Last but certainly not least, Apple Pay can be used online (web and mobile apps). When you go to purchase an item online, Apple Pay springs to life, requesting your fingerprint through the iPhone’s Touch ID system, which is built into the Home button. Some of the popular apps that already support Apple Pay online, for example, include of course the Apple online store, Airbnb, Houzz, Groupon and Fancy. The number of supported apps and services will only grow.

I, for one, have been very impressed with Apple’s execution of Apple Pay. It’s quick, easy and leaves a lot of retail staff gobsmacked, and it’s fun to watch people fumble change after you’re already walking away with your smoothie. In Australia, as opposed to in the U.S., we’re also very fortunate to have had such a widespread adoption of tap-payment terminals. It’s now accepted here, and the big banks’ combined effort and investment in rolling out this technology ultimately explains why they were so unwilling to negotiate with Apple — they have to pay Apple a small fee to facilitate the service, which luckily does not carry over to the customer. The one concerning fact, I find, is that so many people are unfamiliar with Apple Pay and similar tap payment solutions. Quite simply, Apple could still do a lot more to educate people about the benefits of this great service and how readily available it is for use. It’s convenient and it’s secure, which is great for everyone.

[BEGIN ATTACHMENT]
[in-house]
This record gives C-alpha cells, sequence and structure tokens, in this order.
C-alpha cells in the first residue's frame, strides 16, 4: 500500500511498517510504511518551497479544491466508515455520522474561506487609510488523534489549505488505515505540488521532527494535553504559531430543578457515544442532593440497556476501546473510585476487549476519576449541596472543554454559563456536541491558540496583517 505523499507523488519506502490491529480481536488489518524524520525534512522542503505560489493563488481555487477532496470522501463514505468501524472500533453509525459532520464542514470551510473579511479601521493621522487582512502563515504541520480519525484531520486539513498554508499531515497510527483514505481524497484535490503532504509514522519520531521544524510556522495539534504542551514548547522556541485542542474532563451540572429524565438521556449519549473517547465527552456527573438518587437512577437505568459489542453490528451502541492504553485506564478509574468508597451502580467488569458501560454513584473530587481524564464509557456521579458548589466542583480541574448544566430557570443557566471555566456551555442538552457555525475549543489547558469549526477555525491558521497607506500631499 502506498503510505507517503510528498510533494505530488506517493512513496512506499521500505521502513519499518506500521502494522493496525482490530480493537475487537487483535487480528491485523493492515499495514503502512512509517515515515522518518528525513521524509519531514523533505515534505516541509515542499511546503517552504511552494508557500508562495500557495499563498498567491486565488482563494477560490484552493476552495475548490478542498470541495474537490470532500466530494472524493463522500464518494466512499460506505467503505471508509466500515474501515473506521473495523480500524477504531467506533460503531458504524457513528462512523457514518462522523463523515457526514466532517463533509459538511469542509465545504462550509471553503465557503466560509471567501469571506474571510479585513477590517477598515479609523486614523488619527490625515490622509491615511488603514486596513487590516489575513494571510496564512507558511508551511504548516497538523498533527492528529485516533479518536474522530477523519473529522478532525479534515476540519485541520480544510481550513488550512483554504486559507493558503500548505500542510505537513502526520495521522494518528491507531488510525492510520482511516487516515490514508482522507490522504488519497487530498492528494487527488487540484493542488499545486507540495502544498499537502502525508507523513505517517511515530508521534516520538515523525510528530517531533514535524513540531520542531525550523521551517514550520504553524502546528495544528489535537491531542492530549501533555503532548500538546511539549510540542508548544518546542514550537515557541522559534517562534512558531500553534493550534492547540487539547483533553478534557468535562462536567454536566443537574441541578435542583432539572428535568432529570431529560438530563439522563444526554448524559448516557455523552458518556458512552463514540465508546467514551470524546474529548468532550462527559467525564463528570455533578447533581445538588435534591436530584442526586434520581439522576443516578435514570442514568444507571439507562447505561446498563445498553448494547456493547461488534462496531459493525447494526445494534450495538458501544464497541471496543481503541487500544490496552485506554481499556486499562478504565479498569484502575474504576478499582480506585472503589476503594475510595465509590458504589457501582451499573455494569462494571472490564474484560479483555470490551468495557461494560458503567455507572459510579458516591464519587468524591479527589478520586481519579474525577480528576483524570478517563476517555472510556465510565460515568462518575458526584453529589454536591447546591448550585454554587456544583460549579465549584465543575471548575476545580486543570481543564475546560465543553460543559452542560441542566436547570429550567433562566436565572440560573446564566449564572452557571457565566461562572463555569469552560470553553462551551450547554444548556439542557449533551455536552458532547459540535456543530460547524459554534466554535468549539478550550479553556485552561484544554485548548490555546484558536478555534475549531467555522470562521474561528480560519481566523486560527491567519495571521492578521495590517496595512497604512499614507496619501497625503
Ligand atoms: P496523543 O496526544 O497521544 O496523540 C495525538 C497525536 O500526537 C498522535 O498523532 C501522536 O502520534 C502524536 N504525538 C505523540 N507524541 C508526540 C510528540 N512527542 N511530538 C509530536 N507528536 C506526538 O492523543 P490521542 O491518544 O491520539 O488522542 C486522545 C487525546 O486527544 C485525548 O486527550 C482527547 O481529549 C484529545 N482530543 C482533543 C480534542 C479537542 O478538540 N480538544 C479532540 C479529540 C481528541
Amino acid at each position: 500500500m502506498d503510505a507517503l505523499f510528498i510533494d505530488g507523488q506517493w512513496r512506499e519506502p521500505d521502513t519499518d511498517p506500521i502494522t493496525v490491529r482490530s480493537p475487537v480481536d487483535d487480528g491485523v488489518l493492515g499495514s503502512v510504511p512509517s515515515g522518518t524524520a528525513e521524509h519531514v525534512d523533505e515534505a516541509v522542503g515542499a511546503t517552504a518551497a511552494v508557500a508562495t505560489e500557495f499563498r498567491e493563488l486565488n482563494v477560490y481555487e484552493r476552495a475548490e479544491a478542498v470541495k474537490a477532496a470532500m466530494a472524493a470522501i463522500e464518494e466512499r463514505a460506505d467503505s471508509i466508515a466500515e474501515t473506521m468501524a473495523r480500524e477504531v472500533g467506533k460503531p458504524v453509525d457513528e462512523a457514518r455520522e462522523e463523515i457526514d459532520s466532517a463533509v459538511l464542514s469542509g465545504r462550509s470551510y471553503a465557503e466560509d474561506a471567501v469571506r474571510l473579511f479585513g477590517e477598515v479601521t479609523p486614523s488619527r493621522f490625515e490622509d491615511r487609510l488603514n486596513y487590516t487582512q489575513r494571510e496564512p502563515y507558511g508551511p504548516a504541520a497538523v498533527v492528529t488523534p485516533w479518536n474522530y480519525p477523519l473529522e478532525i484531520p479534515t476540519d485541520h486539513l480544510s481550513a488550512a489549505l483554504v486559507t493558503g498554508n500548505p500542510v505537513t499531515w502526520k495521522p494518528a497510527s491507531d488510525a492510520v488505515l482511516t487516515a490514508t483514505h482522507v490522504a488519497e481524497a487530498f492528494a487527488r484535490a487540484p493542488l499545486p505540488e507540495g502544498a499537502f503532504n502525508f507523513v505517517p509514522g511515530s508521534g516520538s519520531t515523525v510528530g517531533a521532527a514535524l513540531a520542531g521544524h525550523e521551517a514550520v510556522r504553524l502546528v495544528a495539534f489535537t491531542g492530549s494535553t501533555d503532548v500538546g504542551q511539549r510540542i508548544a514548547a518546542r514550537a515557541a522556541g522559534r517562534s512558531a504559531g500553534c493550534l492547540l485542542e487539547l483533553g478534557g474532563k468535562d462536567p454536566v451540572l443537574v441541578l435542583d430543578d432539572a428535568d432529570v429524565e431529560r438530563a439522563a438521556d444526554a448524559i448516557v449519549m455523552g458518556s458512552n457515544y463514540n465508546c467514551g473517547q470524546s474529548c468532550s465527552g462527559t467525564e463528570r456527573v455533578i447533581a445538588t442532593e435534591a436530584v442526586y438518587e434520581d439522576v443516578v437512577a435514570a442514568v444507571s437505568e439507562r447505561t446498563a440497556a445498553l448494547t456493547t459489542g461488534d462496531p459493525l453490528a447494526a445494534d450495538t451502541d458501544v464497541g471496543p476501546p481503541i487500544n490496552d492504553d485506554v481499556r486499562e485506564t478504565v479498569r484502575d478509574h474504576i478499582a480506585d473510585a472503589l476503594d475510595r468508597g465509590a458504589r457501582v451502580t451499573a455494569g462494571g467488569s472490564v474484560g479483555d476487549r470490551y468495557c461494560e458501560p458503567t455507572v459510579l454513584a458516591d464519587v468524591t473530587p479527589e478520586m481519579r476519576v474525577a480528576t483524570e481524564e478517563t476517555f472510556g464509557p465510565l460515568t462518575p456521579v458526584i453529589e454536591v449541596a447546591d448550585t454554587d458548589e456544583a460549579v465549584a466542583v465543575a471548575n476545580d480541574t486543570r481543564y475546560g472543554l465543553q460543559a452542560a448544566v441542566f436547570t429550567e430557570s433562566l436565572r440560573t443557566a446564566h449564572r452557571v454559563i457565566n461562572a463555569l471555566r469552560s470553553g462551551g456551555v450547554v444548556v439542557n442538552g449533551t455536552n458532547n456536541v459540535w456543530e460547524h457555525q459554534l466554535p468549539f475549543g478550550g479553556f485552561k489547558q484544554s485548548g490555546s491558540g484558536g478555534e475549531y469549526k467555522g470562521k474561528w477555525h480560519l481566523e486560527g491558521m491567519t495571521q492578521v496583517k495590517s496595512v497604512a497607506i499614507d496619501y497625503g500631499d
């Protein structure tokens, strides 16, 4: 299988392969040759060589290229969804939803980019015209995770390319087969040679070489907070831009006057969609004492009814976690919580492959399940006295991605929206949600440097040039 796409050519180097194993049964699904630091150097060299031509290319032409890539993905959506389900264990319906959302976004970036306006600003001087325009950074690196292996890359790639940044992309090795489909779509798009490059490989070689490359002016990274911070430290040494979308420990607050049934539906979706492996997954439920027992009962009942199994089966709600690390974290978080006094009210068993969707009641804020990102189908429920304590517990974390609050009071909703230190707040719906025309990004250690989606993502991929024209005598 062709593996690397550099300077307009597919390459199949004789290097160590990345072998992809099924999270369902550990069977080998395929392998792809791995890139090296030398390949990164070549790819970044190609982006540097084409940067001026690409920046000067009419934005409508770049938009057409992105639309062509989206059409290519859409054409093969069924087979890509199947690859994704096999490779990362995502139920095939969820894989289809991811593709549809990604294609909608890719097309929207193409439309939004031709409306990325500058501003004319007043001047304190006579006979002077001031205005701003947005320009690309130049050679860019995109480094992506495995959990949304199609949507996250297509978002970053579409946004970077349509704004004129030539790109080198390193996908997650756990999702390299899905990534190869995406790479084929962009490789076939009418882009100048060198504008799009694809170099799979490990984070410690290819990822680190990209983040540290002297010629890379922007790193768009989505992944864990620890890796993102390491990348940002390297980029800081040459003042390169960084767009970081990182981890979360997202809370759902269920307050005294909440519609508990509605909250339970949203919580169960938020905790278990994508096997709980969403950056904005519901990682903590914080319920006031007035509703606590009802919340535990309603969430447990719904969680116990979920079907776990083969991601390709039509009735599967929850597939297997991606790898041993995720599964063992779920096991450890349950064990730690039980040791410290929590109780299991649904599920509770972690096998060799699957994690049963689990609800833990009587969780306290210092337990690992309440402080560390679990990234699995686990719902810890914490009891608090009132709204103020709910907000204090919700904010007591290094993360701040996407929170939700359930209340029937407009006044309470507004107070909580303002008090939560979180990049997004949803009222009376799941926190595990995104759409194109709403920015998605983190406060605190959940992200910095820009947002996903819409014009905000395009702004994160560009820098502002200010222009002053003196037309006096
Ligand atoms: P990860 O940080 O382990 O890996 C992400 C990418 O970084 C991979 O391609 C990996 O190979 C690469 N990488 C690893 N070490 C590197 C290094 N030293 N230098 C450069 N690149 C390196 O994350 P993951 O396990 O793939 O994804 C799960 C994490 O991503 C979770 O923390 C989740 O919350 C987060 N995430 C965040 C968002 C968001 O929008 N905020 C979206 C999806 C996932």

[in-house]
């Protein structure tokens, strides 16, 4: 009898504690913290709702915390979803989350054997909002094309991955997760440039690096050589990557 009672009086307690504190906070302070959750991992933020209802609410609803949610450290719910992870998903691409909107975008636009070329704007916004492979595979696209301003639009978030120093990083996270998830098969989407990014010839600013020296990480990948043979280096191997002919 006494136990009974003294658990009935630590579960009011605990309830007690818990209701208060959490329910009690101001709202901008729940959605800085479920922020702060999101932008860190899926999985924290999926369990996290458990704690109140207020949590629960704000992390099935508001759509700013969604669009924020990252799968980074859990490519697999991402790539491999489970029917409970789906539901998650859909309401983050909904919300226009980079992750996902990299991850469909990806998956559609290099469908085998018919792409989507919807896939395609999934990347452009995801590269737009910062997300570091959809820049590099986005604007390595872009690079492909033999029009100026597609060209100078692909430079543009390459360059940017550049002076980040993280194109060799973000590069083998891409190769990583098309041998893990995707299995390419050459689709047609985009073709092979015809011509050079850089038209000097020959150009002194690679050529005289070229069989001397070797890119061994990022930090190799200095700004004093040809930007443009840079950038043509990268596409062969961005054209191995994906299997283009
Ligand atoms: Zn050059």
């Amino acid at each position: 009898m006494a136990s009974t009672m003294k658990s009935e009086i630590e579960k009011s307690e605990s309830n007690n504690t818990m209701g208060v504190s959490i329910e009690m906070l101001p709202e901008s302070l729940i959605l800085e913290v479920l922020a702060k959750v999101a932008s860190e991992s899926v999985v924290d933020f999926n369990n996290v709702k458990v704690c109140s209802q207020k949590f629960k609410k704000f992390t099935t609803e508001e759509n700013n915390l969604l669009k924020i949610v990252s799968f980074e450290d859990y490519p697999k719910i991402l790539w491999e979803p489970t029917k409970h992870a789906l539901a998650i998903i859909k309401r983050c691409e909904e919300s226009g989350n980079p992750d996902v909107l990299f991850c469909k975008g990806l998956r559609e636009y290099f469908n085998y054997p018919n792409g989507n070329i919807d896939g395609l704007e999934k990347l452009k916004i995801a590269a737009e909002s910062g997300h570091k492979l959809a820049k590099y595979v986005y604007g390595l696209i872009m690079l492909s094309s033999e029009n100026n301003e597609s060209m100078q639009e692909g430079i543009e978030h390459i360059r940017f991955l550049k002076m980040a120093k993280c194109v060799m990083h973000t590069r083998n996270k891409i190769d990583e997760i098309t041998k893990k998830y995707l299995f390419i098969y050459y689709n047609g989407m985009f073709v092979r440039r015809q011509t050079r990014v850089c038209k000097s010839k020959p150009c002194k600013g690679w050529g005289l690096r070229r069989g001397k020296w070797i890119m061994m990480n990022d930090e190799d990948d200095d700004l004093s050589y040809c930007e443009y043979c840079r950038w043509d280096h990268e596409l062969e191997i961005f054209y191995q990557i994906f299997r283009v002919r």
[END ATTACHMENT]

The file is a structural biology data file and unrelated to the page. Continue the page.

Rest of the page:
I can’t wait to see what’s in store for Apple Pay. With talk about using credit and debit cards on public transport readers, it would be exceptionally cool to simply wave your wrist as you walk onto a bus or through railway turnstiles.

It can only get better from here. If you’re with ANZ and you’re not using Apple Pay with your iPhone or Apple Watch, I ask you, “Why?!”.

Image credit: Apple Australia (2016)

Using Apple Watch for Work

Apple Watch (Three Models) (Apple 2016)

Some context…

Last year, I was one of those people who rushed to pre-order the Apple Watch, keenly anticipating its arrival on launch day. Luckily, I received it without a delay and like a child with a new toy, I excitedly set up and customised the thing to my liking. Now that I’ve had it for just over a year, I’ve been reflecting on how I use it on a day-to-day basis. There hasn’t been a single day that I haven’t worn it since first setting it up, and I can honestly say that I use a large number of features often.

Every day, I use the Activity and Workout apps to track my movement and exercise; I can say honestly that I have become more aware of my general health and have been motivated to integrate more exercise into my day. Messages and Twitter are also fantastic to have on the wrist, and it’s really cool and convenient to select music in the car simply by saying “Hey, Siri”. While dismissed as somewhat of a gimmick, I also use Digital Touch (sketches) every day with my girlfriend and family members, whether it be in the form of colour-coordinated tap codes (e.g. three white taps left to right = “I’m on my way”), or little sketches just for fun.